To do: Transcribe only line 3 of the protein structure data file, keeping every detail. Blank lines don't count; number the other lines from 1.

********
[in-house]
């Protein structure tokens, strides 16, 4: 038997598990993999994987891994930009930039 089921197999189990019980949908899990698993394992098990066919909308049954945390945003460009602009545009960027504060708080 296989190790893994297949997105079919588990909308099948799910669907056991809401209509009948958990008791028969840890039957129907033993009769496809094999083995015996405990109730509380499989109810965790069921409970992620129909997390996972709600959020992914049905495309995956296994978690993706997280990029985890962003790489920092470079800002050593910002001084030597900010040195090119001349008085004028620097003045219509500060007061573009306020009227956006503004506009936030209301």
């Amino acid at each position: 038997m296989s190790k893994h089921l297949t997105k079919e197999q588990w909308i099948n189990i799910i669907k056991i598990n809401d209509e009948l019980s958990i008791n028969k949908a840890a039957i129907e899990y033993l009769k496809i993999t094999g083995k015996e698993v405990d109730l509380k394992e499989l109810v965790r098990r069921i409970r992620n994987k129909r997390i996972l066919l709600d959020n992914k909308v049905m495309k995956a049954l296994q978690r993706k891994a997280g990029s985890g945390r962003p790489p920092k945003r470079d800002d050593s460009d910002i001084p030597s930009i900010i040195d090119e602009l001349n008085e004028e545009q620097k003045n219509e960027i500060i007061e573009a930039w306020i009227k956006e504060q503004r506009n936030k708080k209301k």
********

């Amino acid at each position: 038997m296989s190790k893994h089921l297949t997105k079919e197999q588990w909308i099948n189990i799910i669907k056991i598990n809401d209509e009948l019980s958990i008791n028969k949908a840890a039957i129907e899990y033993l009769k496809i993999t094999g083995k015996e698993v405990d109730l509380k394992e499989l109810v965790r098990r069921i409970r992620n994987k129909r997390i996972l066919l709600d959020n992914k909308v049905m495309k995956a049954l296994q978690r993706k891994a997280g990029s985890g945390r962003p790489p920092k945003r470079d800002d050593s460009d910002i001084p030597s930009i900010i040195d090119e602009l001349n008085e004028e545009q620097k003045n219509e960027i500060i007061e573009a930039w306020i009227k956006e504060q503004r506009n936030k708080k209301k």